GOVERNMENT has begun deploying unemployed nurses to various work stations across the country following the unfreezing of 2 000 posts, the Health Services Board (HSB) has said.
Health and Child Care minister David Parirenyatwa
The deployments were being done in three phases. The first group started this month, the second will begin in July and the last batch would be deployed in September, the HSB said in a statement on Thursday.
“The HSB, as the employer of public health workers, has begun deploying registered general nurses within the health sector. The deployment will be in three phases, with the first group of nurses assuming duty in April 2017, the second group assuming duty from July 1, 2017 and the final group from September 1, 2017,” the statement read in part.
Government froze recruitment of nurses in 2011 to contain a ballooning wage bill, a situation that led to critical shortages of staff in hospitals mainly in rural areas, with the nurse to patient ratio currently at 1,2 per 1 000 patients.
The Health ministry has said about 8 000 new nurses are required to meet growing demand for health services. Currently, over 3 500 nurses are unemployed due to a freeze in recruitment.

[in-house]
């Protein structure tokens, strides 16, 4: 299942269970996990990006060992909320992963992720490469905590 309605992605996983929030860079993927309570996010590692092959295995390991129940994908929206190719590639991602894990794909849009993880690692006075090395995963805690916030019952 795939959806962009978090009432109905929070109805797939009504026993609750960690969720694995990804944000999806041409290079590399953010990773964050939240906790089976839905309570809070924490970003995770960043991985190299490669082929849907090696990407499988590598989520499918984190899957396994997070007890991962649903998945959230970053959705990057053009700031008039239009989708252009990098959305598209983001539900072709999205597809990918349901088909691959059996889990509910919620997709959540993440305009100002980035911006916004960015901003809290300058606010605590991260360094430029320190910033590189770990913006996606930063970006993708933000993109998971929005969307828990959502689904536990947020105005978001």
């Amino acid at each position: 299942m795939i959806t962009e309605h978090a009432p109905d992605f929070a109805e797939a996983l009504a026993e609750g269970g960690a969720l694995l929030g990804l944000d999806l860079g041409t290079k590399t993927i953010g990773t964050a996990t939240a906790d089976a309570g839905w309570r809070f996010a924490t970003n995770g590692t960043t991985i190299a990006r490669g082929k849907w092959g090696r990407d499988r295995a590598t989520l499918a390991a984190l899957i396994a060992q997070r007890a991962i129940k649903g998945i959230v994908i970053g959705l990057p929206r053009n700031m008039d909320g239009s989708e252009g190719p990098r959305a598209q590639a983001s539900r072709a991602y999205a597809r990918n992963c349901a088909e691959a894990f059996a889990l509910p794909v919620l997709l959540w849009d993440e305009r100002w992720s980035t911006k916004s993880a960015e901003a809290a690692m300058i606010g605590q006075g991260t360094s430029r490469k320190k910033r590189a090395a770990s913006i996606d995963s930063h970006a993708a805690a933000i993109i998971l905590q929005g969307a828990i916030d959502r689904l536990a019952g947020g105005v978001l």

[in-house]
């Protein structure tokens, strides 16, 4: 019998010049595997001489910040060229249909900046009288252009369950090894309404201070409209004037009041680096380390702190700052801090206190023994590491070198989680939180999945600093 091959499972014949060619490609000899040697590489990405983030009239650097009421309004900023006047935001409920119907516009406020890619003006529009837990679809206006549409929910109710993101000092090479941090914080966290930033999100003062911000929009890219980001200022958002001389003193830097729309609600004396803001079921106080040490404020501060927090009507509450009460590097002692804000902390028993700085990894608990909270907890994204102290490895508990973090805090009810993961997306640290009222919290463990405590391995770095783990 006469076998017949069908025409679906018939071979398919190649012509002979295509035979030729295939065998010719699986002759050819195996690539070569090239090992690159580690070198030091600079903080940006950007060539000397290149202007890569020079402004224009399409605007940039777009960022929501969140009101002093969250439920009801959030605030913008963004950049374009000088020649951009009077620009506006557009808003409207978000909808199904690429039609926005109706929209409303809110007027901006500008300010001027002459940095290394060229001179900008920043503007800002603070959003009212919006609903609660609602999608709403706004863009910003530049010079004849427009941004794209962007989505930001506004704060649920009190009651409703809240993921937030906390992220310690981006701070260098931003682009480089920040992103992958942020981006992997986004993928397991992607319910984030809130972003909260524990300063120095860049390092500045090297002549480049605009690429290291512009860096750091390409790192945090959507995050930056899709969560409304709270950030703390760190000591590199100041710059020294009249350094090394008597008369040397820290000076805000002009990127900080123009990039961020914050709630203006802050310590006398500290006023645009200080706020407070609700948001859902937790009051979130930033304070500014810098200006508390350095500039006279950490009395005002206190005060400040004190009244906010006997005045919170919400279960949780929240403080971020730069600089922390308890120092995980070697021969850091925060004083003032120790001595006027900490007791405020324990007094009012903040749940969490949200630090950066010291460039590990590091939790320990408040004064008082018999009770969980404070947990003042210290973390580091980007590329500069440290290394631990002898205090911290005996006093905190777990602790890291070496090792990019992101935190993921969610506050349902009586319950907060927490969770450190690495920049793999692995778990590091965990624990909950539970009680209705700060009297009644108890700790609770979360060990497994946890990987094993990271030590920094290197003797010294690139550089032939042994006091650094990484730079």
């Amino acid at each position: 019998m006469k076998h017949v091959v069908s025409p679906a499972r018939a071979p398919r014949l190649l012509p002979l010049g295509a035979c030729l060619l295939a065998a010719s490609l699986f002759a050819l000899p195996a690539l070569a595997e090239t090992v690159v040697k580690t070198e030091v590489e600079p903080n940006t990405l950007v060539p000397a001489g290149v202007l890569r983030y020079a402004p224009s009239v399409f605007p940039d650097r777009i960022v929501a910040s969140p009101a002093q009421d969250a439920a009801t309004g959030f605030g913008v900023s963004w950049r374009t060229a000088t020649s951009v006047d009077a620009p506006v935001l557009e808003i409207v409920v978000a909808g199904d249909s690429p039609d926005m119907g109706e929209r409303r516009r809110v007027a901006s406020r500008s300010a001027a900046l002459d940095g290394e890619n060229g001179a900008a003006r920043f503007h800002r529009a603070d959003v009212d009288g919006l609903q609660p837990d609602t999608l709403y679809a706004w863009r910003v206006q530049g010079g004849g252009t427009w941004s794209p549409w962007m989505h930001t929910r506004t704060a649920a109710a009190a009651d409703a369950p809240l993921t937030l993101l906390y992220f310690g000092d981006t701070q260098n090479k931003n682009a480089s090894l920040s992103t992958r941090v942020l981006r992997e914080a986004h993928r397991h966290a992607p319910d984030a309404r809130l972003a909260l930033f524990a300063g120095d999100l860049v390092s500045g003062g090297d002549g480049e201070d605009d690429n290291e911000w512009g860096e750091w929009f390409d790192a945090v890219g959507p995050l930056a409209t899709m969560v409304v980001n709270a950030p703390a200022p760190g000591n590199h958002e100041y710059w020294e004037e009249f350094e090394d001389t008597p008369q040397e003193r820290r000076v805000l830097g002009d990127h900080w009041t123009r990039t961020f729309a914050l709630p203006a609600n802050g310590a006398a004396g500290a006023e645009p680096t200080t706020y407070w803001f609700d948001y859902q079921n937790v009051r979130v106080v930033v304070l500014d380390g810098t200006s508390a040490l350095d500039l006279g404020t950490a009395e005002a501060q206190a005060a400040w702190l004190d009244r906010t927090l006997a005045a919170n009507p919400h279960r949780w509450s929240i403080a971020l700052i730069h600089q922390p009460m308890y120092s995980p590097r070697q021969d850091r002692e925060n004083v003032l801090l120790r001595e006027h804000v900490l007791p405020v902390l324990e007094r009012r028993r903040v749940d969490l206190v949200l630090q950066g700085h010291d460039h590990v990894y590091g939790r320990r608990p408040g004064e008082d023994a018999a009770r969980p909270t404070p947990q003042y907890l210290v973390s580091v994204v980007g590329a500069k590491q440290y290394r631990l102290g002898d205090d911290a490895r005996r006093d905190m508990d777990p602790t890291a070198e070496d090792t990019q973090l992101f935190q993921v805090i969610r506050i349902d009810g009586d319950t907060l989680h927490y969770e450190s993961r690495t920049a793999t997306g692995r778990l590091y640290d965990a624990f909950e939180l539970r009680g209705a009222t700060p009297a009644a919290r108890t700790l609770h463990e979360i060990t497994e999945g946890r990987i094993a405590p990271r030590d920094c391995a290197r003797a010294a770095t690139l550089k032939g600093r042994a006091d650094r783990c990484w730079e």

“The board, in line with its mandate to appoint persons to offices, posts and grades in the health service, deploys nurses according to years they completed training, with those who graduated earlier being deployed first. In deployment, efforts are being made to deploy nurses according to their preferred provinces,” the HSB added.
The HSB has been lobbying the government on the possibility of unfreezing the posts to adequately staff hospitals.
The shortage of health workers has compromised the country’s health delivery system, which is also plagued by a number of problems among them a shortage of drugs and critical equipment.
Health minister David Parirenyatwa in February, told the Senate that about $1,3 billion was required annually to reboot the health delivery sector to operate at optimum levels in discharging its duties.
“We require $1,3 billion per year, which helps us with infrastructure, equipment, staffing and drugs. That is what the health system of Zimbabwe requires. That will cover all the issues including those living with albinism and such other issues. Please register it in your minds that we require $1,3 billion. We are not being unrealistic, but this is what the country needs, whether the money is there or not,” he told Senators.